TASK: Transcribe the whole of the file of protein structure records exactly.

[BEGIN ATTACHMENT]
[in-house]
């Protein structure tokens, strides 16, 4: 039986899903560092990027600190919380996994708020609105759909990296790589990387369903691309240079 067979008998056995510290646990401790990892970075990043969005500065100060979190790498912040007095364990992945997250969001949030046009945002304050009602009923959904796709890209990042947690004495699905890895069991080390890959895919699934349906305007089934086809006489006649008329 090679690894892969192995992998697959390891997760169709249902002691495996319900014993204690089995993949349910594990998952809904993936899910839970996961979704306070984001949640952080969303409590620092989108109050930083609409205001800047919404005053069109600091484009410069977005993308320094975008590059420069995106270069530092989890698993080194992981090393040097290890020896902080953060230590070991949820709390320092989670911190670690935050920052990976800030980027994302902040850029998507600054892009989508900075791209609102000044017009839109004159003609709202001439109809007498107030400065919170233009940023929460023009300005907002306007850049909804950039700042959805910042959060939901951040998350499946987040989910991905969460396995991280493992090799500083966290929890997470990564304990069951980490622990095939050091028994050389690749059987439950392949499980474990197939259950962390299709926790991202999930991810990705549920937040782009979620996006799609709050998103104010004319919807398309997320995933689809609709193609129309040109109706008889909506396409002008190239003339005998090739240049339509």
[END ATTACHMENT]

[in-house]
């Protein structure tokens, strides 16, 4: 039986899903560092990027600190919380996994708020609105759909990296790589990387369903691309240079 067979008998056995510290646990401790990892970075990043969005500065100060979190790498912040007095364990992945997250969001949030046009945002304050009602009923959904796709890209990042947690004495699905890895069991080390890959895919699934349906305007089934086809006489006649008329 090679690894892969192995992998697959390891997760169709249902002691495996319900014993204690089995993949349910594990998952809904993936899910839970996961979704306070984001949640952080969303409590620092989108109050930083609409205001800047919404005053069109600091484009410069977005993308320094975008590059420069995106270069530092989890698993080194992981090393040097290890020896902080953060230590070991949820709390320092989670911190670690935050920052990976800030980027994302902040850029998507600054892009989508900075791209609102000044017009839109004159003609709202001439109809007498107030400065919170233009940023929460023009300005907002306007850049909804950039700042959805910042959060939901951040998350499946987040989910991905969460396995991280493992090799500083966290929890997470990564304990069951980490622990095939050091028994050389690749059987439950392949499980474990197939259950962390299709926790991202999930991810990705549920937040782009979620996006799609709050998103104010004319919807398309997320995933689809609709193609129309040109109706008889909506396409002008190239003339005998090739240049339509």